Giraldi, Philip M., The American Conservative
The back-and-forth response of the United States government to the growing crisis in North Africa has resulted in the usual finger pointing, this time in search of whom to blame for the failure to predict developments. A major shake-up in the intelligence community is expected in response to congressional and White House complaints that no one anticipated the popular revolts in Tunisia and Egypt and, worse, that there were no indications that they might produce anything like regime change. Vice President Biden was so misled by the available intelligence that he described the Hosni Mubarak regime in positive terms and as a "strong" ally shortly before massive demonstrations took control of a number of Egyptian cities. President Obama has privately expressed his dismay at the quality of intelligence product to National Intelligence Director James Clapper, noting in particular that recent estimates had failed to consider the depth of the anger against Tunisia's Xine el-Abidine ben Ali and Egypt's Mubarak, supporting instead the idea that the two regimes were too well entrenched to be challenged.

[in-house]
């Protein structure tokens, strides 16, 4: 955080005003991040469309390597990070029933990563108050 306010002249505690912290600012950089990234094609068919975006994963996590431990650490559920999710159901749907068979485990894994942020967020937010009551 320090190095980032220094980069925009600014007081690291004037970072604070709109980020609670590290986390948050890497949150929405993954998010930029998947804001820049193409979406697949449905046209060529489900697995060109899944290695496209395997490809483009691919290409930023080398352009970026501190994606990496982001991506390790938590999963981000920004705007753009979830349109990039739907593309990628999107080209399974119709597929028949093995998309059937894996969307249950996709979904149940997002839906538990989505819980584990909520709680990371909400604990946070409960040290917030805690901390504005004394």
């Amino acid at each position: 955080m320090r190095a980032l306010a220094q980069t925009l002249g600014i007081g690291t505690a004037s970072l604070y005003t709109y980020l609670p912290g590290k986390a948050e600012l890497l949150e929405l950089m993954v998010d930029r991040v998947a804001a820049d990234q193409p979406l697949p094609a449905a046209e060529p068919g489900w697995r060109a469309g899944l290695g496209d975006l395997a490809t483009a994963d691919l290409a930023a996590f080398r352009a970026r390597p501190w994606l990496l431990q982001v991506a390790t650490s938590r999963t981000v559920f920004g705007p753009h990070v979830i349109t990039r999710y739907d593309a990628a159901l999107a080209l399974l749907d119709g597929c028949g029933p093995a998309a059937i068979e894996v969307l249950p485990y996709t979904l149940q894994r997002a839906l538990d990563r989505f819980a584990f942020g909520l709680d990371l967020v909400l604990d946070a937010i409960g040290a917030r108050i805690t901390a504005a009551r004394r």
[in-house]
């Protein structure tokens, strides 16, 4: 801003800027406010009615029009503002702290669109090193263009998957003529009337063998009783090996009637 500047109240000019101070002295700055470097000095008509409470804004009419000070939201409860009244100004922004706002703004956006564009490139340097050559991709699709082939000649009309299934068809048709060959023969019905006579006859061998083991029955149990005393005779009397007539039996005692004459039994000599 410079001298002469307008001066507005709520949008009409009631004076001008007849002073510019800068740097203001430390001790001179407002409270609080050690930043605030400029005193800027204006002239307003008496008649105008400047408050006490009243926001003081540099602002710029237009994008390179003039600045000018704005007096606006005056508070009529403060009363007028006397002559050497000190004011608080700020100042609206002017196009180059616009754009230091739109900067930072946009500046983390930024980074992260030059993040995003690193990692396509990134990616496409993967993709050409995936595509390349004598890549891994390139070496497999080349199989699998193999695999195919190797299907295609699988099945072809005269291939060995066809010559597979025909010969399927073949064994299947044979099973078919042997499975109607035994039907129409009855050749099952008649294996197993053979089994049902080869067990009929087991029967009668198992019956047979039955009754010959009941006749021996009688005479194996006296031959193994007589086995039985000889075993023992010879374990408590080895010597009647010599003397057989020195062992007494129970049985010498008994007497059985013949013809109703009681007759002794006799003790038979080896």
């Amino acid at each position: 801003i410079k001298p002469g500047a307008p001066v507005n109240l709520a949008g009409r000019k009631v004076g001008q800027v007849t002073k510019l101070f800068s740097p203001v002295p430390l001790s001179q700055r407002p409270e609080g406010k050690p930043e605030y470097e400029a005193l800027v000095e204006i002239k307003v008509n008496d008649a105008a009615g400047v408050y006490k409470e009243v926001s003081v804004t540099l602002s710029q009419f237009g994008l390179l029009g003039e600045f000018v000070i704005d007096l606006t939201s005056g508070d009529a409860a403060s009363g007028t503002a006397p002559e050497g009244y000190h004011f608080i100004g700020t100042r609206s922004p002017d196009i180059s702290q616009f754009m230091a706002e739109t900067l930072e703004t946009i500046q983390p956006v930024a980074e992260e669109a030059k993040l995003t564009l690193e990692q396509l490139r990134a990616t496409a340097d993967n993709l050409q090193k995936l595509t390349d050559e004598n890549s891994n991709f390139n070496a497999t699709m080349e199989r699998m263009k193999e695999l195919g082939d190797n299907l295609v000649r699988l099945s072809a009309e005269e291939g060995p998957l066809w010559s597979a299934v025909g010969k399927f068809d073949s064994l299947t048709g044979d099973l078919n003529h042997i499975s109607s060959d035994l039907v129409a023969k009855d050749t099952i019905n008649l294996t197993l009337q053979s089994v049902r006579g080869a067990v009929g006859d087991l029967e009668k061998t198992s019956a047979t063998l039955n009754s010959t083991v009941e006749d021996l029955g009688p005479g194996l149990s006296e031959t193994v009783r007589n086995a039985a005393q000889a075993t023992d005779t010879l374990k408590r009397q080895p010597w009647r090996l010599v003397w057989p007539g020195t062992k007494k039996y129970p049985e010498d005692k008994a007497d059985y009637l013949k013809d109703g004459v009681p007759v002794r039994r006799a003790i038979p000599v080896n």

The intelligence community has made little effort to defend itself, but midlevel officers who are actually involved in collecting and analyzing information are angry, noting that it is the U.S. government itself that has made their task much more difficult. They remark that just a couple of well-placed sources in the opposition movements in Egypt and Tunisia would have sufficed to reveal that major protests were impending. But the sources had never been developed because of State Department unwillingness to collect information on banned parties and leaders in countries that are ostensibly friendly. The stigmatization of the Muslim Brotherhood in Egypt as a quasiterrorist group declared illegal by ally Mubarak meant that U. …